Ryan, once thought to be a square peg in a round hole in OC Kyle Shanahan’s scheme, hasn’t just posted up the best season of his career. He hasn’t just become the favorite to win the NFL’s MVP award. He’s changed as a quarterback.
No longer are the Falcons one Matt Ryan Brain Fart away from an agonizing defeat. He’s tougher now. He’s more tenacious – more confident. Think I’m wrong? Watch him during games. Something’s different with this version of Ryan. He’s turned a new page in his storied Flowery Branch career.
The team follows the quarterback, and Ryan is the story of the season. His new chemistry with Shanahan has blossomed into the league’s top offense – the personnel gathering of Pro Bowl C Alex Mack, offensive weapons WR Mohamed Sanu Sr., WR Taylor Gabriel, TE Austin Hooper and WR Aldrick Robinson has been inspired and is no doubt a key to Ryan’s success. But, 2 has been a hot-handed wheeler-and-dealer in 2016. He’s playing like a man on a mission – one completed by all of his future opponents. Don’t think the gap on his other ring finger goes unnoticed.
The game next Sunday is going to be a blockbuster in terms of football play. Two elite QBs with good offensive lines going at it for four quarters, both teams possessing feisty defenses who can get after those said quarterbacks. It’ll be fireworks for days. If you like the game, it’ll be a heck of a conference championship to watch.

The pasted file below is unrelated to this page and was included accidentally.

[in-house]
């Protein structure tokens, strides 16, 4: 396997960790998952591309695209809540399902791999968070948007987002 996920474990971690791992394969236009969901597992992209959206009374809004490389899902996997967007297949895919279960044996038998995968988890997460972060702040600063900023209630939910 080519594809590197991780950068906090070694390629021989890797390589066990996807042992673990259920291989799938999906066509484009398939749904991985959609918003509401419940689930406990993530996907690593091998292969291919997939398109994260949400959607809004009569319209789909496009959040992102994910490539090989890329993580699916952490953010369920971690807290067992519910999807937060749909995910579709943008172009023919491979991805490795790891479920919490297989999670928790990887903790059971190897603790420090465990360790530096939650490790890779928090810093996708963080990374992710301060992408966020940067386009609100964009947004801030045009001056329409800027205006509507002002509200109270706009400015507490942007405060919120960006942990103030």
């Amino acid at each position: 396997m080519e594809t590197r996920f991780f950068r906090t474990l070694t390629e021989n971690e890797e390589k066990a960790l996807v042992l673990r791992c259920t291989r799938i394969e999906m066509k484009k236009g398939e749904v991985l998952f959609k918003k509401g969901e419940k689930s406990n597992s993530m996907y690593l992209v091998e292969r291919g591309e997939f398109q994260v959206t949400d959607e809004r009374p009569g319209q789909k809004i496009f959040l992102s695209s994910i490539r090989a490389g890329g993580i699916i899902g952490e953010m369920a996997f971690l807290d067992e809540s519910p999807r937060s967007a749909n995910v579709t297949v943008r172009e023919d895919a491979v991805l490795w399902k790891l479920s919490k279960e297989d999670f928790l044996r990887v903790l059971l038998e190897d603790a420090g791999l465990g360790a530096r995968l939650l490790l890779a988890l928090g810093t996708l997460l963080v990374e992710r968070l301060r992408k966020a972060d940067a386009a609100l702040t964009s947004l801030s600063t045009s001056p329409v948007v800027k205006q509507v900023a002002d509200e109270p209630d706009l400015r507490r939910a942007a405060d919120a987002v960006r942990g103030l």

But, for the Falcons, this goes past simply outdueling Rodgers and Green Bay. This is about so, so, so much more.
This is the most important game so far for the Falcons in … well, franchise history.
This is the game where Atlanta proves to the league, once and for all, they deserve to be taken seriously as a franchise – that they’re not the finesse, get ‘em down, they’ll stay down Atlanta blunderbuss that’ll choke the game away when it matters and are plagued with awful luck when the going gets tough and stuff. The team everyone guffaws at when they try to puff up their chest and stand shoulder-to-shoulder with the big boys on the block.
Always the bridesmaid. Always finesse. Always 10 yards away. Always irrelevant.
Time to take the Dirty Bird sledgehammer and break apart these old labels. Time to rub some dirt on the old wounds. Time to finally, for once and for all, rise up to the occasion and refuse to go into that good night, bandied with a decent draft pick and dreams of a better day.
Dan Quinn’s 2016 Atlanta Falcons might just be the team to, once and for all, erase the painful history of the franchise. They just might be the team, once and for all, to bring back a Lombardi to Atlanta – the city’s first championship since 1995 and the franchise’s first ever.
It starts next Sunday in the last game of the Georgia Dome. It starts with a red-hot Aaron Rodgers, noted slayer of Falcon-y dreams. It starts when that opening kickoff begins the Falcons’ road to victory or repeated ruin.
The script usually goes: Rodgers has a fun day and waltzes to Houston. Titletown once again. Atlanta, go home.
But, in brotherhood, these Falcons aren’t going down without a fight.
It’s a new fight we haven’t seen before in the Atlanta Falcons.
It’s the kind of fight that might finally make up for those 10 yards we’ve always been just short of.
It’s the kind of fight that wins championships.
Photo from AtlantaFalcons.com